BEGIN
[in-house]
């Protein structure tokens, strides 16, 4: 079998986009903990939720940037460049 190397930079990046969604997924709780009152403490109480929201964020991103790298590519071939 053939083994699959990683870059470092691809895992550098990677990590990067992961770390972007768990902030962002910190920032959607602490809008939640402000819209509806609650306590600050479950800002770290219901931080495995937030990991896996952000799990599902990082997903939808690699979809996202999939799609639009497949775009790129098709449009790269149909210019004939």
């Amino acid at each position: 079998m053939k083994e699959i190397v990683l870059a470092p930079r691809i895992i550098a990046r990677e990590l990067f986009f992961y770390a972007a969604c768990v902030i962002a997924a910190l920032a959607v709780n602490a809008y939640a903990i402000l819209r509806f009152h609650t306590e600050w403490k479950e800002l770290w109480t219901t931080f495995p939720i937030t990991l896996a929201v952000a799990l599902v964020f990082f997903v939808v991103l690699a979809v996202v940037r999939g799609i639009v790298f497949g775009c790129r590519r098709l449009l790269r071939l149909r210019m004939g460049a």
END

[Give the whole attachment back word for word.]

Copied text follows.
[in-house]
């Protein structure tokens, strides 16, 4: 079998986009903990939720940037460049 190397930079990046969604997924709780009152403490109480929201964020991103790298590519071939 053939083994699959990683870059470092691809895992550098990677990590990067992961770390972007768990902030962002910190920032959607602490809008939640402000819209509806609650306590600050479950800002770290219901931080495995937030990991896996952000799990599902990082997903939808690699979809996202999939799609639009497949775009790129098709449009790269149909210019004939």
């Amino acid at each position: 079998m053939k083994e699959i190397v990683l870059a470092p930079r691809i895992i550098a990046r990677e990590l990067f986009f992961y770390a972007a969604c768990v902030i962002a997924a910190l920032a959607v709780n602490a809008y939640a903990i402000l819209r509806f009152h609650t306590e600050w403490k479950e800002l770290w109480t219901t931080f495995p939720i937030t990991l896996a929201v952000a799990l599902v964020f990082f997903v939808v991103l690699a979809v996202v940037r999939g799609i639009v790298f497949g775009c790129r590519r098709l449009l790269r071939l149909r210019m004939g460049a």